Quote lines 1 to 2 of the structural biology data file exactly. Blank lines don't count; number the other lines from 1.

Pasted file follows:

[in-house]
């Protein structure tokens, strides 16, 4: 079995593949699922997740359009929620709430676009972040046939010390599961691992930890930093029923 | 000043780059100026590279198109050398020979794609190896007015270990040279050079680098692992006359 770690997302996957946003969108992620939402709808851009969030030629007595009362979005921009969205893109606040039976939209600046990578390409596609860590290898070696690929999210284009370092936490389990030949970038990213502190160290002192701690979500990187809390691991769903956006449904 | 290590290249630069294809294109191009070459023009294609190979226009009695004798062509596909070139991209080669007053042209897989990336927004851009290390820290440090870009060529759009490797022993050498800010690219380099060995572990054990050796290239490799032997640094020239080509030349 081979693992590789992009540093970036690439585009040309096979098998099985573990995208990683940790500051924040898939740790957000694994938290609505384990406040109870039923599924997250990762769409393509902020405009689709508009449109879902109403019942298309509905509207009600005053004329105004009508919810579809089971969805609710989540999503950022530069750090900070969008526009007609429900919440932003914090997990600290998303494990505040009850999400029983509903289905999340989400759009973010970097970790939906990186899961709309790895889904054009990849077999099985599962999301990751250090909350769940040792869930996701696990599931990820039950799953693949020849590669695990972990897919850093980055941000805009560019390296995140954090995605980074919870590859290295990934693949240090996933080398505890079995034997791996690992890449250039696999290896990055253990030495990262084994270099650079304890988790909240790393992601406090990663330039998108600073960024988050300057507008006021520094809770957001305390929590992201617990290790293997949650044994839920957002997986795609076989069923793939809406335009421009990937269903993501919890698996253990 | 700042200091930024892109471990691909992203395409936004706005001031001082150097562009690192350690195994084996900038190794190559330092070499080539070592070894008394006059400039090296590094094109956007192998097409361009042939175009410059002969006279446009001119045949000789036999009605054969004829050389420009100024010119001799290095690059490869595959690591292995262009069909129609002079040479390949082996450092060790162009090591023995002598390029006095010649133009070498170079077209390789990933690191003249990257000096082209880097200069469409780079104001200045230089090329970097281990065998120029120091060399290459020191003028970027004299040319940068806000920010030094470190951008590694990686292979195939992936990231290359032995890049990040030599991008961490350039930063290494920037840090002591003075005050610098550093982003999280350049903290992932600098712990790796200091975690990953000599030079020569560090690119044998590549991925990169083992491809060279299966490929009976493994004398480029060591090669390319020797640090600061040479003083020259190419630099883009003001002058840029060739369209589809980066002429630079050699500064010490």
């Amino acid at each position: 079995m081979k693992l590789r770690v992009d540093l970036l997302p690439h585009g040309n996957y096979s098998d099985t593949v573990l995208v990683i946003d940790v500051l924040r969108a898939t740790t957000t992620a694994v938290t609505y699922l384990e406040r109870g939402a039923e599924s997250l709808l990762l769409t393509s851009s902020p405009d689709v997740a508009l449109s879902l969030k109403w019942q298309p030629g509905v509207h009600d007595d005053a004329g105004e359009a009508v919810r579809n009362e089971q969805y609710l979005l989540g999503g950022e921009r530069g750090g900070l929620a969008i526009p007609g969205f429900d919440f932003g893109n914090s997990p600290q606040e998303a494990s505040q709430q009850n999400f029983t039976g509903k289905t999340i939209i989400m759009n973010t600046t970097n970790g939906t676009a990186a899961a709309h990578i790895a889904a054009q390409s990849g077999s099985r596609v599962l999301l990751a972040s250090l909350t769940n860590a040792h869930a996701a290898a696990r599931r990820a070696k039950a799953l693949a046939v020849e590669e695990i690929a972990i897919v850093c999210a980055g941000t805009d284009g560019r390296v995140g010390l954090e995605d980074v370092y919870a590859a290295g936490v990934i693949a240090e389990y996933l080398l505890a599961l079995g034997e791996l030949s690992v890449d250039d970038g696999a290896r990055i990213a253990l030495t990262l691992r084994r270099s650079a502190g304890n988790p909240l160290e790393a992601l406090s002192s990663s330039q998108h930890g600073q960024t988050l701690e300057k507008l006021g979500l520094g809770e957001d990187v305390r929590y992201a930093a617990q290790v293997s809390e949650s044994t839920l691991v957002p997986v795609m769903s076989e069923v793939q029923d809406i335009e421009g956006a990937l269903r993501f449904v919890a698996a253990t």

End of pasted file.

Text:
[in-house]
């Protein structure tokens, strides 16, 4: 079995593949699922997740359009929620709430676009972040046939010390599961691992930890930093029923 | 000043780059100026590279198109050398020979794609190896007015270990040279050079680098692992006359 770690997302996957946003969108992620939402709808851009969030030629007595009362979005921009969205893109606040039976939209600046990578390409596609860590290898070696690929999210284009370092936490389990030949970038990213502190160290002192701690979500990187809390691991769903956006449904 | 290590290249630069294809294109191009070459023009294609190979226009009695004798062509596909070139991209080669007053042209897989990336927004851009290390820290440090870009060529759009490797022993050498800010690219380099060995572990054990050796290239490799032997640094020239080509030349 081979693992590789992009540093970036690439585009040309096979098998099985573990995208990683940790500051924040898939740790957000694994938290609505384990406040109870039923599924997250990762769409393509902020405009689709508009449109879902109403019942298309509905509207009600005053004329105004009508919810579809089971969805609710989540999503950022530069750090900070969008526009007609429900919440932003914090997990600290998303494990505040009850999400029983509903289905999340989400759009973010970097970790939906990186899961709309790895889904054009990849077999099985599962999301990751250090909350769940040792869930996701696990599931990820039950799953693949020849590669695990972990897919850093980055941000805009560019390296995140954090995605980074919870590859290295990934693949240090996933080398505890079995034997791996690992890449250039696999290896990055253990030495990262084994270099650079304890988790909240790393992601406090990663330039998108600073960024988050300057507008006021520094809770957001305390929590992201617990290790293997949650044994839920957002997986795609076989069923793939809406335009421009990937269903993501919890698996253990 | 700042200091930024892109471990691909992203395409936004706005001031001082150097562009690192350690195994084996900038190794190559330092070499080539070592070894008394006059400039090296590094094109956007192998097409361009042939175009410059002969006279446009001119045949000789036999009605054969004829050389420009100024010119001799290095690059490869595959690591292995262009069909129609002079040479390949082996450092060790162009090591023995002598390029006095010649133009070498170079077209390789990933690191003249990257000096082209880097200069469409780079104001200045230089090329970097281990065998120029120091060399290459020191003028970027004299040319940068806000920010030094470190951008590694990686292979195939992936990231290359032995890049990040030599991008961490350039930063290494920037840090002591003075005050610098550093982003999280350049903290992932600098712990790796200091975690990953000599030079020569560090690119044998590549991925990169083992491809060279299966490929009976493994004398480029060591090669390319020797640090600061040479003083020259190419630099883009003001002058840029060739369209589809980066002429630079050699500064010490």